Classical and Opera Features

Why I Love… La bohème



In the first of a new series on our writers’ operatic passions, Sam Smith explains why Puccini’s 1896 opera never fails to entrance

La bohème

Richard Jones’ production of La bohème (Photo: Tristram Kenton)

Set in 1830s Paris, Puccini’s La bohème of 1896 focuses on six young adults and the love that four of them find with each other amidst the most impoverished of circumstances. It is an opera that never fails to entrance me because, in addition to having an extremely sad and moving ending, it is as balanced as it is undeniably beautiful.

Balance in this respect takes on multiple dimensions, so the fact the two hour piece is cinematographic in its length and proportions is just as important as the way in which the two main relationships are contrasted. Marcello and Musetta’s is undoubtedly stormy, but their frequent battles prove that their love actually has staying power. Rodolfo and Mimì, on the other hand, enjoy an apparently perfect love, but it is only fleeting as Mimì dies of consumption.

There would seem to be a contradiction between the ethereal music we hear, and the gritty and believably human setting. The aim of the contrast, however, is to reveal how a perfect love can rise above, and indeed out of, the most impoverished of circumstances. La bohème may contain highly moving or memorable arias such as ‘Che gelida manina’, ‘Quando me’n vo’’ and ‘Vecchia zimarra’, but just as important is the way in which the opera keeps the emotional colour wheel turning, so there are variations in mood throughout that help to sustain our interest. Almost every time we feel a moment is becoming too poignant to take any longer, something happens to lighten the mood, and vice versa.

As one of the most frequently performed operas in the world, it is hardly surprising that London has seen many productions over the years. Top of my list would be John Copley’s 1974 version for the Royal Opera, which proved so successful that it continued to be revived regularly until 2015. The secret to its success was to render the drama in a straight forward manner (it retained the original 1830s setting), while imbuing it with such a wealth of detail that magic abounded at every turn. The Act II scene in Café Momus was especially dynamic and if it held its own well into the twenty-first century, one wonders how much more revelatory it must have felt when it first appeared. Many productions have positioned the seven principals in this scene from left to right so as to maximise on the interactions between them, but this is one of the few that did so in such a way that it never occurred to us that fundamentally they were all just in a line.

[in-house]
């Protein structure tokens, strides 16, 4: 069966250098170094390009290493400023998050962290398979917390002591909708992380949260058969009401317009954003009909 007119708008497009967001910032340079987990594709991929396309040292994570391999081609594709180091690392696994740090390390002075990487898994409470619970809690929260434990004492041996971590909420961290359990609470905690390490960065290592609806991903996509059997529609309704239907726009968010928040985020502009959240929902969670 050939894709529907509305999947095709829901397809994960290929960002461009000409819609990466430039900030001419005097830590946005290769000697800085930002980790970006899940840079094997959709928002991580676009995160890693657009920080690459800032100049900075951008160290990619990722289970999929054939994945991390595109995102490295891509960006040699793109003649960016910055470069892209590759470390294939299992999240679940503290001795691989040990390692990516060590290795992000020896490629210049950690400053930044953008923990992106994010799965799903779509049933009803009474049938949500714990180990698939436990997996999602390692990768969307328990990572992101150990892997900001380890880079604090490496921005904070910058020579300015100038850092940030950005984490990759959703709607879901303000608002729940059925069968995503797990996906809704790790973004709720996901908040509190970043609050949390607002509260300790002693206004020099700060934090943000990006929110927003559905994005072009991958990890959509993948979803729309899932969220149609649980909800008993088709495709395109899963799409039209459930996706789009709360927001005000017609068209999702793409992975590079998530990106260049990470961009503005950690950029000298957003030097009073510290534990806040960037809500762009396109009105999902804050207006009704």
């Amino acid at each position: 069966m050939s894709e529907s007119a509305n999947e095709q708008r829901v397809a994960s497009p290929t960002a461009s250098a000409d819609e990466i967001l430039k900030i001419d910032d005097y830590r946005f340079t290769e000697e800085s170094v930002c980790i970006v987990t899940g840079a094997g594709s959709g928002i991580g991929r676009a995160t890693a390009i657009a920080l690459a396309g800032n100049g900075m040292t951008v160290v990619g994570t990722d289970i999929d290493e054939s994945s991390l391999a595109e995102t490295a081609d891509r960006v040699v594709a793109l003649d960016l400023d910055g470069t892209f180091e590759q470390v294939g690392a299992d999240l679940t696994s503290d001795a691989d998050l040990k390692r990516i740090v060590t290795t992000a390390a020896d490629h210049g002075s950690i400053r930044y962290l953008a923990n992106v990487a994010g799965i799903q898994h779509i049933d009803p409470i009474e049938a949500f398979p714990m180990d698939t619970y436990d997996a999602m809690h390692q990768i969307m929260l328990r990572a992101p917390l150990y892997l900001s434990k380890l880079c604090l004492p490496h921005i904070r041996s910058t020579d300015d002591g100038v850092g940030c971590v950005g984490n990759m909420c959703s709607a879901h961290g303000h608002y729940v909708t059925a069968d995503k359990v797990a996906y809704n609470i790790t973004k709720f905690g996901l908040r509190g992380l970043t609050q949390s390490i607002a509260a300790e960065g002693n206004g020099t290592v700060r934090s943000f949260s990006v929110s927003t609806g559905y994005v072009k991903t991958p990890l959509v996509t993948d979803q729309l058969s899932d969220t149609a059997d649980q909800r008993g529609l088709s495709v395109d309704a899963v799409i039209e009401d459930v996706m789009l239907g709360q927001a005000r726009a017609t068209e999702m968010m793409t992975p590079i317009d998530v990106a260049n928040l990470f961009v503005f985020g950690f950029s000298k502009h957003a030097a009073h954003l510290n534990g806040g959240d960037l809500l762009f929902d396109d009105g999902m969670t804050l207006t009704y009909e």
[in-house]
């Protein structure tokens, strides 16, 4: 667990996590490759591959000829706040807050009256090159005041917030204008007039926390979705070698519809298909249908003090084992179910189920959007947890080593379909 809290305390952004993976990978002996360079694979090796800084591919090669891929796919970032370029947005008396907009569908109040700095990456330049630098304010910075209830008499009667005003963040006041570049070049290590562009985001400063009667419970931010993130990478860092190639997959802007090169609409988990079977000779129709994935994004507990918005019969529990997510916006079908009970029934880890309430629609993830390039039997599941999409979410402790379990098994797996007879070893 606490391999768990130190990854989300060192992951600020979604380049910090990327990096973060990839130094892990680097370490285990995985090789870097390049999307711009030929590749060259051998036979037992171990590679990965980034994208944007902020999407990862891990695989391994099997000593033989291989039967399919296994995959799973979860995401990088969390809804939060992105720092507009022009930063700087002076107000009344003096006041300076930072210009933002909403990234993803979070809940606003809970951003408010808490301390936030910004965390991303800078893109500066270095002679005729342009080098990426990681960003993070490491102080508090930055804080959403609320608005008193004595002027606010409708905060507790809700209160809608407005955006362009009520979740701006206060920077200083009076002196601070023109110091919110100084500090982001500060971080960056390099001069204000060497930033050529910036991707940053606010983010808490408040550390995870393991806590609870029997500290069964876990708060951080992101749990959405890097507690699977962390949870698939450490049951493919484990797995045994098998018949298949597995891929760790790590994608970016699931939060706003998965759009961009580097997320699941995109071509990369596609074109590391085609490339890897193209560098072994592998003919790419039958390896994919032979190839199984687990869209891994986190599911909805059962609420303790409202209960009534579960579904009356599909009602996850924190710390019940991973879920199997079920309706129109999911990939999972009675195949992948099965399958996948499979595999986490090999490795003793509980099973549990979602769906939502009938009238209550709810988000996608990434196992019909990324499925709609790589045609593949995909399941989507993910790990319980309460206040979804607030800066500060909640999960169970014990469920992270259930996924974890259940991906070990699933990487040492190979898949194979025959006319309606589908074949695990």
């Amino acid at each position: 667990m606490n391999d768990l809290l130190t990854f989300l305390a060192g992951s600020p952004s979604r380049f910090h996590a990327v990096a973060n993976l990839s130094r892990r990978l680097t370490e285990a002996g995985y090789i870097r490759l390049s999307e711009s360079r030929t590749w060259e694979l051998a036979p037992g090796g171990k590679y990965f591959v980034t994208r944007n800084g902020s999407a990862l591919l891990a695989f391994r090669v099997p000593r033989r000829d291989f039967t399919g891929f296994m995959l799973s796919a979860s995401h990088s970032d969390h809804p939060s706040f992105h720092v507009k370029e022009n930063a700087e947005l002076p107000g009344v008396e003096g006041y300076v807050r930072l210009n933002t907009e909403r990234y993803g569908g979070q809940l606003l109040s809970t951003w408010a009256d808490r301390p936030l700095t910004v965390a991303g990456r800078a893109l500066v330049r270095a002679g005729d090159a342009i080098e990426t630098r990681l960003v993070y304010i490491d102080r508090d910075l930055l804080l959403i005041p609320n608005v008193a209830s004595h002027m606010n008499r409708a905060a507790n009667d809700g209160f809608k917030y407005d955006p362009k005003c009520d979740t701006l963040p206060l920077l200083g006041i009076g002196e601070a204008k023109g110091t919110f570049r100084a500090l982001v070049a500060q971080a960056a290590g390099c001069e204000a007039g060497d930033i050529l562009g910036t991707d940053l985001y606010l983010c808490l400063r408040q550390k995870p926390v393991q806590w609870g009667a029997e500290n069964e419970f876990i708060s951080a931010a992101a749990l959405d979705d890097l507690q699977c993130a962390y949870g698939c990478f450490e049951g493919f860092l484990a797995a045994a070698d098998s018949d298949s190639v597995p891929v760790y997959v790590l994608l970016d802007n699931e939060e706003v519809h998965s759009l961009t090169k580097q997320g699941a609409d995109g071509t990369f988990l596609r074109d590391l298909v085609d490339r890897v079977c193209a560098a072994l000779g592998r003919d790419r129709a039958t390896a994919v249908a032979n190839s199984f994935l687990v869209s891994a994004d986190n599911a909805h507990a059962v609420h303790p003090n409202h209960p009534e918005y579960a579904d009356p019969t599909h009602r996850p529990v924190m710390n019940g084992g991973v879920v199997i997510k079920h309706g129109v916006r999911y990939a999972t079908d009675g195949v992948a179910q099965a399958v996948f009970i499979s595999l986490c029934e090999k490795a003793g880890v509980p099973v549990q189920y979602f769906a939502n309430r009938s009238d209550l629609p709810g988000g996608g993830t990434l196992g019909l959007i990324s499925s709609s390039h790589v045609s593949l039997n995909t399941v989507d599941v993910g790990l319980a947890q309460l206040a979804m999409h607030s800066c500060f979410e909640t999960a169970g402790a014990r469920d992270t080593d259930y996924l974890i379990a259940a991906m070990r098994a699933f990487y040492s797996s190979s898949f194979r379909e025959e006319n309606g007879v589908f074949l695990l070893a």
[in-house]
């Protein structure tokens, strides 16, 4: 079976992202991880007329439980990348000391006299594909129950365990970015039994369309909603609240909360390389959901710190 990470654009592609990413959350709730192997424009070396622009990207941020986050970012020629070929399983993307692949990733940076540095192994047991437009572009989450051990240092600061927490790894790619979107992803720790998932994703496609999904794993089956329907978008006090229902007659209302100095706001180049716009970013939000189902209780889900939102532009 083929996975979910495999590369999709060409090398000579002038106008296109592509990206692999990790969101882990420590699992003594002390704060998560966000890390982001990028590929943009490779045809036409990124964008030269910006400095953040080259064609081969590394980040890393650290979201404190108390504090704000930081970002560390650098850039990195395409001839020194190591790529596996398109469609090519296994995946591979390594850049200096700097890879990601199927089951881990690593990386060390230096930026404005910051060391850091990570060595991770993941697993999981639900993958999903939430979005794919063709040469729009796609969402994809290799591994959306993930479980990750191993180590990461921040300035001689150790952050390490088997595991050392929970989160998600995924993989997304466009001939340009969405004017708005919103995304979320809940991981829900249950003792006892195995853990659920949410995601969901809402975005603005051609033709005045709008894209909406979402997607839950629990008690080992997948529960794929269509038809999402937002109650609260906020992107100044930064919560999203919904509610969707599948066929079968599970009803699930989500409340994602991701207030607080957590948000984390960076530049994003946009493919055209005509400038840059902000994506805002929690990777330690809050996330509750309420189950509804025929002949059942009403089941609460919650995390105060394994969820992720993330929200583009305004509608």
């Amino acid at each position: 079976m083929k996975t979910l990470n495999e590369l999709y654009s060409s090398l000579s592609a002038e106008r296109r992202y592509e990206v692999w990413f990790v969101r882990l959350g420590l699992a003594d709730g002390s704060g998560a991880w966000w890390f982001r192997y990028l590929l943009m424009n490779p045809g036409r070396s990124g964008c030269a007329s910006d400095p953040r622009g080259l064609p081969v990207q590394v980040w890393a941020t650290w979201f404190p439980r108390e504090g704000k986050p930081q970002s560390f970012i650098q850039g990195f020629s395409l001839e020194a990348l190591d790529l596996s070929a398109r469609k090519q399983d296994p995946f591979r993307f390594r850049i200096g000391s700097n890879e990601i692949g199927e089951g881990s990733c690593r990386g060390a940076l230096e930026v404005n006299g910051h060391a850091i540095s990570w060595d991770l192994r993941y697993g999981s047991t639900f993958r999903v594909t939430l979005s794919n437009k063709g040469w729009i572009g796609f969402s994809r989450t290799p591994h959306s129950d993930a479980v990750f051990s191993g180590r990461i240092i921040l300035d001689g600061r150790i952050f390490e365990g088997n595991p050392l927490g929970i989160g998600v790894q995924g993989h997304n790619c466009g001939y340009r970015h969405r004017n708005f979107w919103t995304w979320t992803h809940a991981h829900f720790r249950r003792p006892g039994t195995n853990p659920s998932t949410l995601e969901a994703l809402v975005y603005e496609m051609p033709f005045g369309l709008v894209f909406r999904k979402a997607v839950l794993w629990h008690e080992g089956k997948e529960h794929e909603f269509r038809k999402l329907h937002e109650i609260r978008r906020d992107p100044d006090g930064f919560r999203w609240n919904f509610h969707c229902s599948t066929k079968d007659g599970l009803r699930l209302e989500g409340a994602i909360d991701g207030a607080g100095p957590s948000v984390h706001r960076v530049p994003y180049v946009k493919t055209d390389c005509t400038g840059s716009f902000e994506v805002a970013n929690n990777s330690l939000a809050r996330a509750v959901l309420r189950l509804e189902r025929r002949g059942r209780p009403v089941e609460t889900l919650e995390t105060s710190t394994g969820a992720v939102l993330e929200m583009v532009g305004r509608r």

The Copley production was replaced in 2017 by one by Richard Jones that, although not quite scaling the heights of its predecessor, has proved perfectly decent. The garret in which Acts I and IV take place is constructed so that it really draws the eye in. However, by restricting the area in which the principals have to perform, it encourages them to adopt large and stylised gestures that destroy the sense of realism that can be so vital to believing in, and hence feeling for, the scenario. Nevertheless, this problem affected the initial production most, and has largely been addressed in the two revivals since. The requisite sense of beauty is certainly provided in Act II as three shopping arcades are introduced, which create a magical glow with their strong aesthetic and use of perspective.

Jonathan Miller’s 2009 production for English National Opera updates the action to 1930s Depression soaked Paris. This emphasises the reality of the students’ hardship, with their situation being presented very much in three dimensions. We do not just see the garret, but its location within a larger building so that some actions take place onstage that would normally occur off it. For example, when the musician Schaunard leaves Rodolfo and Mimì in peace we see him crumbling in despair on the staircase outside, rather than simply exiting. The layout also means that Rodolfo and Mimì have to travel further at the close of Act I to ensure that the end of ‘O soave fanciulla’ is still delivered from offstage, the final notes drifting through to the audience as Puccini intended.